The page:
Marlon James Talks About His Epic New Trilogy

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Marlon James describes himself as “narratively promiscuous” on this week’s podcast. “I just have always had an omnivorous attitude to literature,” he says. “I think it reflects in what I read, and it also reflects in what I want to write.”

James, who won the Man Booker Prize in 2015 for his novel “A Brief History of Seven Killings,” has now embarked on a very different project: a set of three fantasy novels set in a fictional Africa and drawing heavily on mythology. The first of the novels, “Black Leopard, Red Wolf,” is filled with vampires, demons, witches and shape-shifters.

On the podcast, James talks about the vast amount of research he did before sitting down to write the book, and some of the most remarkable things he learned. “A lot of the fantastical elements in the book are actually true,” he says, “and a lot of the day-to-day things are made up.”

Stephanie Land also visits us this week to talk about her best-selling new book, “Maid: Hard Work, Low Pay and a Mother’s Will to Survive,” which recounts the time she spent cleaning houses for $9 an hour while raising her child alone.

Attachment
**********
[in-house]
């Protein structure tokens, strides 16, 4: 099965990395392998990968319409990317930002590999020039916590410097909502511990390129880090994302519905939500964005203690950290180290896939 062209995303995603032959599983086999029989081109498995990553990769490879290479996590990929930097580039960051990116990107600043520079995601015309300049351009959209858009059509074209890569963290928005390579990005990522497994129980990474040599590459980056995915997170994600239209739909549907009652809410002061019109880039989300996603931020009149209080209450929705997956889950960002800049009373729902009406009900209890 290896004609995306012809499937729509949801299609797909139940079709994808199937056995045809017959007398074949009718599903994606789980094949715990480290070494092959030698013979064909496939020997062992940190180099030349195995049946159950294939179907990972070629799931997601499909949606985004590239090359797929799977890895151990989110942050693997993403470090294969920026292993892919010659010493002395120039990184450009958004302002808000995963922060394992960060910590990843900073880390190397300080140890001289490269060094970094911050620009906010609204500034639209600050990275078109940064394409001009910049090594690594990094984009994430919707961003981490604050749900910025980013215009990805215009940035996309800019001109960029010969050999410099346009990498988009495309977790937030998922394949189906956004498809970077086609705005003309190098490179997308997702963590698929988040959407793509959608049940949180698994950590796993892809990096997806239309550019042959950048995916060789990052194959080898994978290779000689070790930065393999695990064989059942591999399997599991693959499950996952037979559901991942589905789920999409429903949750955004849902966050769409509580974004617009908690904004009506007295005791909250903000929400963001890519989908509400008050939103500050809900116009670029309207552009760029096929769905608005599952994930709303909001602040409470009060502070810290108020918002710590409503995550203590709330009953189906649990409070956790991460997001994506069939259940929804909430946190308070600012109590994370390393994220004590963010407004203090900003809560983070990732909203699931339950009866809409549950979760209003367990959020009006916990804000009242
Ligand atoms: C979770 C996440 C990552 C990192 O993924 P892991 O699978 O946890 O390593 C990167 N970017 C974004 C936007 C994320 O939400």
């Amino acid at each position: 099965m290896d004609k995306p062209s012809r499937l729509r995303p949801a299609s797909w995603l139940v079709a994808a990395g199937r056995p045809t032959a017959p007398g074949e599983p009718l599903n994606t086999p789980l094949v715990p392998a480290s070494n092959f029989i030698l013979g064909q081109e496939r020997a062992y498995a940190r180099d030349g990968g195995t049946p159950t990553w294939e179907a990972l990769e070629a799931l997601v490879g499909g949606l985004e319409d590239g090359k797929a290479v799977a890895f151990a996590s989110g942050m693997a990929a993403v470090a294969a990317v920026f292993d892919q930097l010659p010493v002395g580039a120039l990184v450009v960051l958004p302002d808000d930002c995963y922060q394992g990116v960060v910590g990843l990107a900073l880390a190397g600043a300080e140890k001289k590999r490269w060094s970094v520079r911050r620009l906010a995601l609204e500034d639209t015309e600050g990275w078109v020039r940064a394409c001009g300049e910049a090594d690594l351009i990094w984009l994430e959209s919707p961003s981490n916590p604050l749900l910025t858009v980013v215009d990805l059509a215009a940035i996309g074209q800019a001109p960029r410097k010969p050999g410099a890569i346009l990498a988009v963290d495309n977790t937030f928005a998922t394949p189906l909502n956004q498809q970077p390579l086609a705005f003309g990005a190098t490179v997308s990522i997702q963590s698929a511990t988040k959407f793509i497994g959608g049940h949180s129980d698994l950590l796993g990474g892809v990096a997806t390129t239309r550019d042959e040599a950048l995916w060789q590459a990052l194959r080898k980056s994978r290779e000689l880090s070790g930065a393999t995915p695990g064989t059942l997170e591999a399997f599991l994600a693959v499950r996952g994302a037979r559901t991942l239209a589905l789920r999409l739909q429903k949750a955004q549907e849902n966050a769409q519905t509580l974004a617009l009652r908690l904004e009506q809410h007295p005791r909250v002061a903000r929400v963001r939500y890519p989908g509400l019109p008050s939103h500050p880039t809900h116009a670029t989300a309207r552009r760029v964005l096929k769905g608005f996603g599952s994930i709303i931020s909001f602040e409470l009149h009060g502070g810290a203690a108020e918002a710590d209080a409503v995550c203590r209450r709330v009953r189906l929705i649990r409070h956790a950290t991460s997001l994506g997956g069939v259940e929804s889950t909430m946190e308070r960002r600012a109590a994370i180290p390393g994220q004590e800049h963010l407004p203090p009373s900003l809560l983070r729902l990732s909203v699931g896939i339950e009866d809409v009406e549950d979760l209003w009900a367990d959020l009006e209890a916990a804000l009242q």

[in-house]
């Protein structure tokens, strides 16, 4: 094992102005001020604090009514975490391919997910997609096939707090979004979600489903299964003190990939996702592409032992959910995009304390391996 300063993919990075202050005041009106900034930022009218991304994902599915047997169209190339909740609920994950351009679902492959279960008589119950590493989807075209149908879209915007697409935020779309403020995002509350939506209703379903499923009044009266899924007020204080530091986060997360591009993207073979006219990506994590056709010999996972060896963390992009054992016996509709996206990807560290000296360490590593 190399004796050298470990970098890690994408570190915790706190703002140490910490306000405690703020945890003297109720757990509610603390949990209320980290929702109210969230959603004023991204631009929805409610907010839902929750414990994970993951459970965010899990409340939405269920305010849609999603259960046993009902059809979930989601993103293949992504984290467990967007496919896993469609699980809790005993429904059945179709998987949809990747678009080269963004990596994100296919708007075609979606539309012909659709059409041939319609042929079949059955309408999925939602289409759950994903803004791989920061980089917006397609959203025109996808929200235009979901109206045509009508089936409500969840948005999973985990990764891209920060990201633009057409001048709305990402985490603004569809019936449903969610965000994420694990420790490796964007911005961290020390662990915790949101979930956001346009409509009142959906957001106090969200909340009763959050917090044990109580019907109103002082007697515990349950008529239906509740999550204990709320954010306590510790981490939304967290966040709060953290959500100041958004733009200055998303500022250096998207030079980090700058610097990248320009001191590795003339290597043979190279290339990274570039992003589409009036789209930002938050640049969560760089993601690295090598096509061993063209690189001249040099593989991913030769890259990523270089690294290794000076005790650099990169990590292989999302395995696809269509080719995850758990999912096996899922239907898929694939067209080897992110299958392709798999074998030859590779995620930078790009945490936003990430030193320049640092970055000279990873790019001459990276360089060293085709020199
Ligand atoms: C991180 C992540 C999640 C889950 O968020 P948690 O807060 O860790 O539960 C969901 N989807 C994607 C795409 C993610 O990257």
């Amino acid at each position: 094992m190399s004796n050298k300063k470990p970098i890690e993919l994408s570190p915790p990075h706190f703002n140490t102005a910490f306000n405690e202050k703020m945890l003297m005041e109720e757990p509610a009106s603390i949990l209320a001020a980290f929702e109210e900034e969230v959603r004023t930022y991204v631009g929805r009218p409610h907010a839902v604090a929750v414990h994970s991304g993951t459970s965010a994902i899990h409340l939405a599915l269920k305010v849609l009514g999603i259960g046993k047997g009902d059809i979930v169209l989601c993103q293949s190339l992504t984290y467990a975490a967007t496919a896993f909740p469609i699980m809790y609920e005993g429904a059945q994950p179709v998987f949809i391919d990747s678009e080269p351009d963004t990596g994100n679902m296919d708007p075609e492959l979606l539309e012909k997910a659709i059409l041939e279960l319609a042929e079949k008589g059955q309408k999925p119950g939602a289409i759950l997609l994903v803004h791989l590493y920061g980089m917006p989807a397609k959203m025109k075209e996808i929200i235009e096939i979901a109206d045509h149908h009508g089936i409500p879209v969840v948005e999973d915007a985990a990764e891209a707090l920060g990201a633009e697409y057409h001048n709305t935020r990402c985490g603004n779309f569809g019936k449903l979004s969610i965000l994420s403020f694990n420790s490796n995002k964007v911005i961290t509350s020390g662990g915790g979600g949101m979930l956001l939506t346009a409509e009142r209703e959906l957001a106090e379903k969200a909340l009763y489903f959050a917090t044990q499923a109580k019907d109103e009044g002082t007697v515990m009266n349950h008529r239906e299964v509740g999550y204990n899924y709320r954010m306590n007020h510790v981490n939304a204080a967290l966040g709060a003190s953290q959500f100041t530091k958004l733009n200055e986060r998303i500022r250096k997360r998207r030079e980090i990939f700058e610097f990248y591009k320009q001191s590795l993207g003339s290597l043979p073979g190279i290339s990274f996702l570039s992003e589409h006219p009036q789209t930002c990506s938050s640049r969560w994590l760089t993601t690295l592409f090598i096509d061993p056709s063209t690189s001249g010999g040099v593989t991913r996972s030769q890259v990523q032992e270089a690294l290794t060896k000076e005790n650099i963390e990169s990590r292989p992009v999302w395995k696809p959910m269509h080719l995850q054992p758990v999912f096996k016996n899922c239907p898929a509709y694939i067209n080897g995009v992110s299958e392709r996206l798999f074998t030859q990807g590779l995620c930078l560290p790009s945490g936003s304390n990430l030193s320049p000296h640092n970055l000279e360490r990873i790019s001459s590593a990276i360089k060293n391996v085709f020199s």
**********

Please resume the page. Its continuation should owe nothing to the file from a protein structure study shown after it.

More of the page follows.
“To a lot of people, house cleaning is the first thing to go if they need to stay home for the day, or even if they need to tighten their budget,” Land says. “I felt like I was very disposable.”

Also on this week’s episode, Dwight Garner, Parul Sehgal and Jennifer Szalai talk about the books they’ve recently reviewed. Pamela Paul is the host.

Here are the books discussed by The Times’s critics this week:

“Bowlaway” by Elizabeth McCracken

“Nobody’s Looking at You” by Janet Malcolm

“Midnight in Chernobyl” by Adam Higginbotham

We would love to hear your thoughts about this episode, and about the Book Review’s podcast in general. You can send them to [email protected].

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